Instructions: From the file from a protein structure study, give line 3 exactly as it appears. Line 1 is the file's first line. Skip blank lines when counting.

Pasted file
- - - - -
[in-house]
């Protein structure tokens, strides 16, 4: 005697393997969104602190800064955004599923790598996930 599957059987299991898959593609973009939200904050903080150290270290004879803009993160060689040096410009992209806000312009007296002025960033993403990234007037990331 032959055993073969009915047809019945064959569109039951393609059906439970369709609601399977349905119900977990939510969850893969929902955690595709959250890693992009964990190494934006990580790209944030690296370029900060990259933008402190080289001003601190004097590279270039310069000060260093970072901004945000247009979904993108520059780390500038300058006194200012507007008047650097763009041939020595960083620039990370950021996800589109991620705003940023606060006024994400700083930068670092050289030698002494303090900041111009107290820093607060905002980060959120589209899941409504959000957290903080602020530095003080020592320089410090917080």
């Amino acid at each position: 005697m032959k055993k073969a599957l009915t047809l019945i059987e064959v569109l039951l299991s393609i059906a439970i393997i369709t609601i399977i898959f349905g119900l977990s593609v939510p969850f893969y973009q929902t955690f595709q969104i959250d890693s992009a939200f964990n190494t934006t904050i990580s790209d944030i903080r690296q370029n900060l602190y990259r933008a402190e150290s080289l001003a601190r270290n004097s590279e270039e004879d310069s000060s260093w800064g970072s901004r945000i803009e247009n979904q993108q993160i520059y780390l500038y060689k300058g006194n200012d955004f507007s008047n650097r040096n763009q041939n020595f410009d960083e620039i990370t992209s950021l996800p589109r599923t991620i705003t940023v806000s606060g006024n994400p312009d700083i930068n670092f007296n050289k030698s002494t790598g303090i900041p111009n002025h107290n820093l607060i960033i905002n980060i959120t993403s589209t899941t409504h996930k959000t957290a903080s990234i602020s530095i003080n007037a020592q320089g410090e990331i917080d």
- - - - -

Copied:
């Amino acid at each position: 005697m032959k055993k073969a599957l009915t047809l019945i059987e064959v569109l039951l299991s393609i059906a439970i393997i369709t609601i399977i898959f349905g119900l977990s593609v939510p969850f893969y973009q929902t955690f595709q969104i959250d890693s992009a939200f964990n190494t934006t904050i990580s790209d944030i903080r690296q370029n900060l602190y990259r933008a402190e150290s080289l001003a601190r270290n004097s590279e270039e004879d310069s000060s260093w800064g970072s901004r945000i803009e247009n979904q993108q993160i520059y780390l500038y060689k300058g006194n200012d955004f507007s008047n650097r040096n763009q041939n020595f410009d960083e620039i990370t992209s950021l996800p589109r599923t991620i705003t940023v806000s606060g006024n994400p312009d700083i930068n670092f007296n050289k030698s002494t790598g303090i900041p111009n002025h107290n820093l607060i960033i905002n980060i959120t993403s589209t899941t409504h996930k959000t957290a903080s990234i602020s530095i003080n007037a020592q320089g410090e990331i917080d």